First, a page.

I had the performance with Sara Davis Buechner for her concert in New York at the Weill Hall at Carnegie Hall.First I went to philadelphia to have few rehearsals with Sara, and then finally went to NY. It was very exciting experience again in NY. The performance went very well, and we had wonderful reviews including New York Times. (YAYOI)
NY Times June 3 edition
Review: Japan Meets France, Through a Pianist’s Sensitivity
By CORINNA da FONSECA-WOLLHEIM JUNE 2, 2017
Sara Davis Buechner at the piano, accompanied by the mime dancer Yayoi Hirano, at Weill Recital Hall. Credit Rob Davidson
As forms of wordless storytelling, mime and music are sister arts that rarely share a stage. Yet they came together on Thursday evening at Weill Recital Hall. There, the pianist Sara Davis Buechner was joined by the mime dancer Yayoi Hirano in a performance of Jacques Ibert’s “Histoires” in which the addition of spare, precise movements and Noh-style masks deepened the music’s mystery and whimsy.
“Histoires” was the centerpiece of a meticulously thought-out program (the rest of it purely instrumental) that traced connections between French and Japanese music. It showcased the breadth of Ms. Buechner’s artistry, spanning thundering fortissimos and chiseled passagework, as well as lyrical moments colored by a poetic sensitivity that was tempered by wit and judicious restraint.
Those last two qualities were very much on display in Ms. Buechner’s encore: two poems recited in fluent Japanese and English. One was a pastoral song lyric about summer memories by the composer Yoshinao Nakada, the other a haiku of Ms. Buechner’s devising about the unrewarded devotion of a New York Mets fan.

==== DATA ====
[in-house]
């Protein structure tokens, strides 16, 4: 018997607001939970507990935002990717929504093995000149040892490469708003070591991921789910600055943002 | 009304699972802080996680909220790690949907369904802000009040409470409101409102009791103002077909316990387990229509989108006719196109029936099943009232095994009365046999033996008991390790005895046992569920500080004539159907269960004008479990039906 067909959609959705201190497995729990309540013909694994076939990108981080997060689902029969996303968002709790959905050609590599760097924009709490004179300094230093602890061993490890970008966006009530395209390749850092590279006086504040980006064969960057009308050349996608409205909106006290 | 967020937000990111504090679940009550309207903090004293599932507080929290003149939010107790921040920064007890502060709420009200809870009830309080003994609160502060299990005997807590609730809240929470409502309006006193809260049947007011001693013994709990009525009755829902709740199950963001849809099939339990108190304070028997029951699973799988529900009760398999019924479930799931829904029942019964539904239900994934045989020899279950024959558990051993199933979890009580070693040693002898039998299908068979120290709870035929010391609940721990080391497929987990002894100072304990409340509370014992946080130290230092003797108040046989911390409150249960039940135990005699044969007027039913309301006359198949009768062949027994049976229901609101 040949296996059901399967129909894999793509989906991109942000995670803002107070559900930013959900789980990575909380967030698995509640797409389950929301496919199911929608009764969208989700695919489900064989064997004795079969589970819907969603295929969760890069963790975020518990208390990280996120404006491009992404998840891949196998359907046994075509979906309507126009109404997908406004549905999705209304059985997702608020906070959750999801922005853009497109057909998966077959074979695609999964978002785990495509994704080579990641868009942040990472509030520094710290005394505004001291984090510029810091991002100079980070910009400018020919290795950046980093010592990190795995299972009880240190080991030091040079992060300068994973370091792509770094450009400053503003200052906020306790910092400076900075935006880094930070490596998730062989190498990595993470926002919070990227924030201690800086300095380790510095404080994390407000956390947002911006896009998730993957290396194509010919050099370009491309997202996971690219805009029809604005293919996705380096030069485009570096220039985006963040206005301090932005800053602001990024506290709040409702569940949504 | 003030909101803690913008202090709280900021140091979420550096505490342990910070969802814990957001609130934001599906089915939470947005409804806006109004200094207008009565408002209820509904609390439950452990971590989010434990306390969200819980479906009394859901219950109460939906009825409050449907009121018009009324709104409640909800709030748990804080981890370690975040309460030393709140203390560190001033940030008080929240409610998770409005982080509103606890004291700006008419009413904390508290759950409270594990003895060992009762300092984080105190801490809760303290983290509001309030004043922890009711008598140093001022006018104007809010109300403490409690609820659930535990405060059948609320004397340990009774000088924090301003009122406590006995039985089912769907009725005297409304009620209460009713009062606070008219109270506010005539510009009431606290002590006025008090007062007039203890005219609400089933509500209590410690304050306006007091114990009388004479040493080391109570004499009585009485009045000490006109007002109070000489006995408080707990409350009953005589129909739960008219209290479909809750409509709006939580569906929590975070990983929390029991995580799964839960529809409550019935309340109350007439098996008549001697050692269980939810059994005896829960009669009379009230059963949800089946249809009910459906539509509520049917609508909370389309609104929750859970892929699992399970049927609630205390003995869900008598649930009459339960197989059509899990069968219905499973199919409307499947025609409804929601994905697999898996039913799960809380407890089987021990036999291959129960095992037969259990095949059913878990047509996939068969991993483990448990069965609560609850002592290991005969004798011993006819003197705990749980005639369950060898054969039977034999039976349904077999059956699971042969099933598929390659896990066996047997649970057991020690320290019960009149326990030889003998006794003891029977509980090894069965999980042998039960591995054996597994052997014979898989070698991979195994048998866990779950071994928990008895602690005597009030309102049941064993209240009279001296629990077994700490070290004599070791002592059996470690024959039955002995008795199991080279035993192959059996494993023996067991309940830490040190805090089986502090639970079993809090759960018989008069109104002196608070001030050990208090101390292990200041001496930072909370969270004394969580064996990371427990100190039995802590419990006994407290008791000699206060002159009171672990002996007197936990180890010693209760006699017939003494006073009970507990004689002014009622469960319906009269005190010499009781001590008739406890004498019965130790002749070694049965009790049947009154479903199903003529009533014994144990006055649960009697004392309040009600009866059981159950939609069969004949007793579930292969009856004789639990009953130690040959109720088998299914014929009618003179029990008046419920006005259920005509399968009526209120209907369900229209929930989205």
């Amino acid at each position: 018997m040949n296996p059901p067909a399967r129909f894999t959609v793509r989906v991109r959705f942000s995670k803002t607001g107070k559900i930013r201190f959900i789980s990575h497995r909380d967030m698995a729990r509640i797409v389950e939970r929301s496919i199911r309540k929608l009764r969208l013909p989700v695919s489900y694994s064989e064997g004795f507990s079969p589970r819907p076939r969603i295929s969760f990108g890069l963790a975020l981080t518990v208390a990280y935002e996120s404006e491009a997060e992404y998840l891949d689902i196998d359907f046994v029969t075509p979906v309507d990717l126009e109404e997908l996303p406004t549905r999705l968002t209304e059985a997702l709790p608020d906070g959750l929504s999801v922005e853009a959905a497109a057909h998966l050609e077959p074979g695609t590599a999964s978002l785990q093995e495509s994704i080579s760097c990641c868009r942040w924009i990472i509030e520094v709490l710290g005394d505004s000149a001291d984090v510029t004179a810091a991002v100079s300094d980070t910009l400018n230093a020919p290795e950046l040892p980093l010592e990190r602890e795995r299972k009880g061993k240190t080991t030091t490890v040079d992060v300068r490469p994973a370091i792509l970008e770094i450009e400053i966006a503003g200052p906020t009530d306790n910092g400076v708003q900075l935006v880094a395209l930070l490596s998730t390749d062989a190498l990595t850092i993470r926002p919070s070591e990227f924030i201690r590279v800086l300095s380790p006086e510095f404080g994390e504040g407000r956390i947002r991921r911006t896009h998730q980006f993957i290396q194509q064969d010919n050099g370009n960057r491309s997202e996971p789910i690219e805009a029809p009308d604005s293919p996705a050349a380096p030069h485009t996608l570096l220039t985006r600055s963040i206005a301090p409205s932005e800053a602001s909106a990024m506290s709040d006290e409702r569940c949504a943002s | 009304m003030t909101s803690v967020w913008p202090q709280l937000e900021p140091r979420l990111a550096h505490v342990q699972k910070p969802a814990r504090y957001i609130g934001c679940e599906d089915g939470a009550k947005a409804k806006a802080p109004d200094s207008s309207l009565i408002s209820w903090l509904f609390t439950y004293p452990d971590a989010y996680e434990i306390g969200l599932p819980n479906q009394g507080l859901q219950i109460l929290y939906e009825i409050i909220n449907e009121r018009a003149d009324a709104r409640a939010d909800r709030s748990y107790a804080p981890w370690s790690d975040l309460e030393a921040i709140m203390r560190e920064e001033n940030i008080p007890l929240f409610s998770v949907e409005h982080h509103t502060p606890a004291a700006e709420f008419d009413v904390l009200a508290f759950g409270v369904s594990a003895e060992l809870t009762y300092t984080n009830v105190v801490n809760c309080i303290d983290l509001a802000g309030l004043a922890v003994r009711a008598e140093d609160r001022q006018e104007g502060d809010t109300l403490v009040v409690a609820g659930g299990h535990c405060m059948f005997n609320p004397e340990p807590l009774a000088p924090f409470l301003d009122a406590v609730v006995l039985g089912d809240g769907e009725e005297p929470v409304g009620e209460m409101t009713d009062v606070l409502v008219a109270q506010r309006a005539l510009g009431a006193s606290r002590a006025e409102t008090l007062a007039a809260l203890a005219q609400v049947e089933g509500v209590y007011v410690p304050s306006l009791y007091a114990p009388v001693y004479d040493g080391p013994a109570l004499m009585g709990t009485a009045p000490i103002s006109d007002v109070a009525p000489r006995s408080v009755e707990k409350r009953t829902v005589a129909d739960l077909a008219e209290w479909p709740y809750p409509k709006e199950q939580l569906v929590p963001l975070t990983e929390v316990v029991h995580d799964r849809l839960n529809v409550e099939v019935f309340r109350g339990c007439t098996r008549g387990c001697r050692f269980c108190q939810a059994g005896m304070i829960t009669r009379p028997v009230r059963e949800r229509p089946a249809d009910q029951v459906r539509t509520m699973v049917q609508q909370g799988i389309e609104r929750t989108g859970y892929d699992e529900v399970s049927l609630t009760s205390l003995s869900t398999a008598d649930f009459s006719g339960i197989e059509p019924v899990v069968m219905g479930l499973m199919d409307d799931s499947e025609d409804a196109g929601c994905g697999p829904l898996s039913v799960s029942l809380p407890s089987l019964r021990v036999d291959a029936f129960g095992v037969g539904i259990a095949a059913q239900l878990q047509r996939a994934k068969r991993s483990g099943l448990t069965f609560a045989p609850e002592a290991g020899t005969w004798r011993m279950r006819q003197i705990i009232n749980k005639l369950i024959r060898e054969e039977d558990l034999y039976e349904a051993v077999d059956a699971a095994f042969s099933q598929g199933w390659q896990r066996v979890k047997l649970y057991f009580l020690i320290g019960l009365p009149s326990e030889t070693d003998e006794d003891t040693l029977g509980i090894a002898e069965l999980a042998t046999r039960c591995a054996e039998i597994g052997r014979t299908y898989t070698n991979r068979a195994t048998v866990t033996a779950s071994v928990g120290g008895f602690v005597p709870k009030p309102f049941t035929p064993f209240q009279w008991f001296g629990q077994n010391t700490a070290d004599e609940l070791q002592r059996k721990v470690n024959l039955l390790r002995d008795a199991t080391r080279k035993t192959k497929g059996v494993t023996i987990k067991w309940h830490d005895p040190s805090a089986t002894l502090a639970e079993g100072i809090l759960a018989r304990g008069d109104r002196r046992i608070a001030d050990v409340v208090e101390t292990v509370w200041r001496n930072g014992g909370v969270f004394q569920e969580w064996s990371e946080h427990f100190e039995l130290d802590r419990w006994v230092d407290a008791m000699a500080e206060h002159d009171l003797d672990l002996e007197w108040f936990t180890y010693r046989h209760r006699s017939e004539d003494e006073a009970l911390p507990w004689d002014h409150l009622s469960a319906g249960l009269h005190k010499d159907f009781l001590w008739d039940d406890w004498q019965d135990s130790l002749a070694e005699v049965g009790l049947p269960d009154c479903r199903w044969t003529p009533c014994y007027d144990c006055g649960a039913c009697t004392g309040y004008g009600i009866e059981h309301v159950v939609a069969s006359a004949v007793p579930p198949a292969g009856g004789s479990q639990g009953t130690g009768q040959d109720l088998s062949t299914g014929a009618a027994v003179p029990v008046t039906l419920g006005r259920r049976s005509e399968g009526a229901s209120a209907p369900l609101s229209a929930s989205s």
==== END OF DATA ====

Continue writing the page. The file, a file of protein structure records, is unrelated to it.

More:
The affinity of French and Japanese music reaches back to the 19th century. Echoes of Debussy’s chromatic palette and milky textures were all over the Ten Études for Piano (2011) by Yukiko Nishimura that opened the concert. Ms. Buechner presented each as a sharply drawn character study: a soft-hued “Snowy Sky,” an impetuous “Hide-and-Seek,” a drowsy reverie for left hand called “Daydreaming.” But there was also a strong jazzy streak in Ms. Nishimura’s Études that continued through the rhythmically sharp “Variations on a Theme of Poulenc” (1957), by Kouji Taku.
Ibert’s 10 “Histoires” (“Stories”) for solo piano were written between 1912 and 1922. They are like pages from an artist’s sketchbook, with movement titles like “The Old Beggar,” “The Crystal Cage” and “Little White Donkey.” The music reflects both the influence of Impressionism and Ibert’s background as a silent-movie pianist.
Using a different sculpted mask for each of the miniatures, Ms. Hirano accompanied Ms. Buechner with gracefully stylized pantomimes. While her fluid gestures brought to life the tableaus evoked by Ibert, she also seemed to trap them in a point midway between playful revelation and cool enigma, seeming even to comment on the limits of music’s representational powers.
The concert ended with the Piano Sonata of Yoshinao Nakada, a work begun in 1949, not long after the war in which its composer had served as a kamikaze pilot — and survived. In her thoughtful program notes, Ms. Buechner wrote of the “tangled wall of personal and societal shame” that survivors of these suicide missions grappled with, and which are reflected in the conflicted emotions that seem to inform Nakada’s music. In her reading of this fascinating sonata, Ms. Buechner emphasized the contrasts between bombastic pathos and private doubt, between a hard-driving public sound world and an inner one in which echoes of Rachmaninoff flash like fleeting pangs of regret.
Sara Davis Buechner
Performed on June 1 at Weill Recital Hall.